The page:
Figure 4. Bottom up analysis of NIST antibody showing near 100% sequence coverage. From top, example MS/MS spectrum, sequence coverage map and an excerpt from the BPC 2.0 results table
This outcome was achieved with MS/MS fragment spectra that displayed outstanding detection of low and high mass fragments at the same time, which led to 96.2% fragment coverage of the NIST LC.
BioPharma Compass 2.0 and the maXis II were employed for the automated evaluation of the NIST antibody, using a trio of complementary approaches: intact, subunit domain and bottom-up. This grouping delivered rapid, precise and detailed data for antibody analysis using just one software platform.
BPC 2.0 was designed to be extremely simple to operate, while upholding the experimental flexibility necessary in the modern biopharmaceutical analytical laboratory. The software also facilitates 21 CFR Part 11 compliant work.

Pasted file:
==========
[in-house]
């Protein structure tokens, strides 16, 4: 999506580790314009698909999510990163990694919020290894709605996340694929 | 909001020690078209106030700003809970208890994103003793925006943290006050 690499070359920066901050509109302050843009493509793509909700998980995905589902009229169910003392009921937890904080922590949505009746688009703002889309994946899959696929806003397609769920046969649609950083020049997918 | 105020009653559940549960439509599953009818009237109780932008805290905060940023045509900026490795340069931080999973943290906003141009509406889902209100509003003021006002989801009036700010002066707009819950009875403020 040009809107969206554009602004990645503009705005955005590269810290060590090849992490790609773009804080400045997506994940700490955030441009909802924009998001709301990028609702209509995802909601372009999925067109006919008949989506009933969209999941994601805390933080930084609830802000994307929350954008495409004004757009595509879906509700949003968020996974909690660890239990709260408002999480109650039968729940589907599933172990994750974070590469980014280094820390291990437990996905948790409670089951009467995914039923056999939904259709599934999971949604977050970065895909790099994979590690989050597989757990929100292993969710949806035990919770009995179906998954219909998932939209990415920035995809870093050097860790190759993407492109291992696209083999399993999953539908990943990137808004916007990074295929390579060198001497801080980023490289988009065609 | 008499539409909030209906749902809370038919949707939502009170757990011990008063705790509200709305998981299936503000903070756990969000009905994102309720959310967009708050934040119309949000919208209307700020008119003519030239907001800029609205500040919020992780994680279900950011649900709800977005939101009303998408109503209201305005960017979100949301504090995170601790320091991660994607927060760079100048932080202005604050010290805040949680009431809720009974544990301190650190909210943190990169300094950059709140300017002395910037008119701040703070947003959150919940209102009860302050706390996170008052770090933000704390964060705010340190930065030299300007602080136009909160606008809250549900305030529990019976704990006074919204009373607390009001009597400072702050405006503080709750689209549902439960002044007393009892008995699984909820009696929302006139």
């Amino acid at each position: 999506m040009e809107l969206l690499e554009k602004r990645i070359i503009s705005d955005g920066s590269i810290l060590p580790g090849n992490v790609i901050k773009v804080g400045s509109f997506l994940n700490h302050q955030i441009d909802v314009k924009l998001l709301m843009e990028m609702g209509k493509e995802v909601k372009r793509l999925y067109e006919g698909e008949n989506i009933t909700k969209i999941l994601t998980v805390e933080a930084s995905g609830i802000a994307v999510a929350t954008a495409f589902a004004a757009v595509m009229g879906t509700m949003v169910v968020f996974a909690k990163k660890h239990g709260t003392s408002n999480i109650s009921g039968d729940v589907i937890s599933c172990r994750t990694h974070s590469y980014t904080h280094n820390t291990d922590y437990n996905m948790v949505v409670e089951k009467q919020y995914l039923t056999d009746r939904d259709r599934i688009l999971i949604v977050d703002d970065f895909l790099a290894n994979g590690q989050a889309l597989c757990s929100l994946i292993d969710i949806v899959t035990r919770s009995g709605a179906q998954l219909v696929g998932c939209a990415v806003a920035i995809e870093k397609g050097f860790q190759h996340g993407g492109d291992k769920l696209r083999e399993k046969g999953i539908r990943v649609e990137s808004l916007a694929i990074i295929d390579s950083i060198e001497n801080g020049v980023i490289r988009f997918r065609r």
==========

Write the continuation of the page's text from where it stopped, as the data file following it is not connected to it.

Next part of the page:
The specific benefits of each of the described approaches are:
Intact mass: Rapid screening for anticipated glycoforms, including low abundant species such as the aglycan and prompt detection of antibody processing artifacts.
Subunit domain: Precise mass analysis of antibody subunits on the sub ppm level, glycoform quantitation and additional localization of sequence deviations on the Fd, Fc/2 or LC domains (2).
Bottom up: Close to 100% sequence and fragment coverage for sequence validation from just one experiment.
- Formolo T et al. (2015), Determination of the NISTmAb Primary Structure, in: State-of-the-Art and Emerging Technologies for Therapeutic Monoclonal Antibody Characterization Volume 2. Biopharmaceutical Characterization: The NISTmAb Case Study, Chapter 1, pp 1–62, ACS Symposium Series, Vol. 1201; Chapter DOI: 10.1021/bk-2015-1201.ch001.
- Ayoub D et al. Correct primary structure assessment and extensive glyco-profiling of cetuximab by a combination of intact, middle-up, middle-down and bottom-up ESI and MALDI mass spectrometry techniques. MAbs. 2013;5(5):699-710. doi: 10.4161/ mabs.25423.
Some of the work reported here was undertaken as part of a project for the Consortium for Top-Down Proteomics: “Structural Analysis of Monoclonal Antibodies by Top-Down Mass Spectrometry: An Intra-Laboratory Study”.